This post was previously on the Pathfinder Software site. Pathfinder Software changed its name to Orthogonal in 2016. Read more.
What if you brought in users to test your application and the final result was one big collective yawn. It’s not that the product wasn’t usable — oh, maybe some minor tweaks to the presentation layer could improve things, but overall all tasks were completed fairly well. No, it’s more that the users had no desire to use your product because, well, because quite frankly it didn’t answer their needs. In short, the proposition was wrong from the very beginning.
To steal a quote from disambiguity: “If you’ve got a flaw in your thinking at the top of the chain, then no amount of surface usability is going to save your product.”
I know it sounds fundamental, but the fact is that the value proposition you’re offering needs to solve real problems for real users. Concepts are great and brainstorming is fun, but if the user is not an integral part from the very beginning, they may decide they don’t want any part of the result.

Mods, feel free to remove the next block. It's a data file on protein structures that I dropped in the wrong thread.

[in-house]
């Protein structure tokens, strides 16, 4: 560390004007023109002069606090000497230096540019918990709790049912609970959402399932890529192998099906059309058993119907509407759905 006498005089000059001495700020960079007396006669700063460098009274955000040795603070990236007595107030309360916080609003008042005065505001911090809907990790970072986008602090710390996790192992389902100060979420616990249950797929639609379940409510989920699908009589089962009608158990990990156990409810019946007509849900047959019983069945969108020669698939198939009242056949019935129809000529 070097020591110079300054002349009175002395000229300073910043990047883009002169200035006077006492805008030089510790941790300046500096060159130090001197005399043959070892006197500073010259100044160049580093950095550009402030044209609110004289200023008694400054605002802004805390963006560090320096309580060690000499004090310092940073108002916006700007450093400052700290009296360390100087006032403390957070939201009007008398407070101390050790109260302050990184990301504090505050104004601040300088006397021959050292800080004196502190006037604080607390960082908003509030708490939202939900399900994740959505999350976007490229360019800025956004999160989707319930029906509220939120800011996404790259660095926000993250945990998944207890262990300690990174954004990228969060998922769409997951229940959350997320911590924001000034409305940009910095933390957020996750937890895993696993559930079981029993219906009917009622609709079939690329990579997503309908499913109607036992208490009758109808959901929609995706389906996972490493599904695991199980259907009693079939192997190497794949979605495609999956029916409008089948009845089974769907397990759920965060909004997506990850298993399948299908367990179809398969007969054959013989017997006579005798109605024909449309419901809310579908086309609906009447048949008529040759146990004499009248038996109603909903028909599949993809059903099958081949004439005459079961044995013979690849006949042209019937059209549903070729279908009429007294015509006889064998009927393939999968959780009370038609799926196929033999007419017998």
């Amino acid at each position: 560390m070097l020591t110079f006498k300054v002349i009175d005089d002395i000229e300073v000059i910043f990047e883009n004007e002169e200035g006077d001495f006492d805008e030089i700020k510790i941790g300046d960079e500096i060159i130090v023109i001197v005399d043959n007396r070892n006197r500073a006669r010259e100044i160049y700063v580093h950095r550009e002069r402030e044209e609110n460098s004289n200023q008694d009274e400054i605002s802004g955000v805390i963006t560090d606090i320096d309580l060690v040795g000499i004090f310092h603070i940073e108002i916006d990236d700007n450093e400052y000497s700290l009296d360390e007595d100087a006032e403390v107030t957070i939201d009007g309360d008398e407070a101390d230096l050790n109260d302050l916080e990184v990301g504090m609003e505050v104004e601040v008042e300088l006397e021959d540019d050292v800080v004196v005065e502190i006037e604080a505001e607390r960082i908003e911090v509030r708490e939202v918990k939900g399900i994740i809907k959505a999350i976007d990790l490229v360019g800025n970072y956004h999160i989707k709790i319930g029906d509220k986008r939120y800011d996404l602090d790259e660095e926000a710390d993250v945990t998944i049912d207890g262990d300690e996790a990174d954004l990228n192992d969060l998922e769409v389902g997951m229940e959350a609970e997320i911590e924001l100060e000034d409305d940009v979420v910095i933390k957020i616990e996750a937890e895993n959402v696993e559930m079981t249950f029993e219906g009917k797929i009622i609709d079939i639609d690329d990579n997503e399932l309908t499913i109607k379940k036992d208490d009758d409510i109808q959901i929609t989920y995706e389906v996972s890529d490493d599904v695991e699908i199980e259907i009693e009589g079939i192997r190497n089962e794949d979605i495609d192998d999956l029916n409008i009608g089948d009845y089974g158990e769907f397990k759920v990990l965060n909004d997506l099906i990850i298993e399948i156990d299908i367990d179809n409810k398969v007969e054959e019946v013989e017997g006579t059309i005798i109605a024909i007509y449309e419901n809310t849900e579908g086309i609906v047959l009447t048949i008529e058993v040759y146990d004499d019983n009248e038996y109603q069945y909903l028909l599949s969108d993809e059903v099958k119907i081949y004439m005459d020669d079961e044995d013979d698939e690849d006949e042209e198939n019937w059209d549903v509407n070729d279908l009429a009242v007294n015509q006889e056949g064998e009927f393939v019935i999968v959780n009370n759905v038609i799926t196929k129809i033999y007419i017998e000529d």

The good news is that the value proposition can easily be validated by conducting user research early on in the project cycle. Talk to the people you’re designing for, understand their needs and check to see whether or not your ideas and concepts are on the same page with their goals.
Usability starts at the very beginning, with user research. For a minimal amount of time invested at the start of a project, you’ll save yourself a lot of wasted time wandering down the path of functionality that solves the wrong problems or even worse, is not even wanted by the users.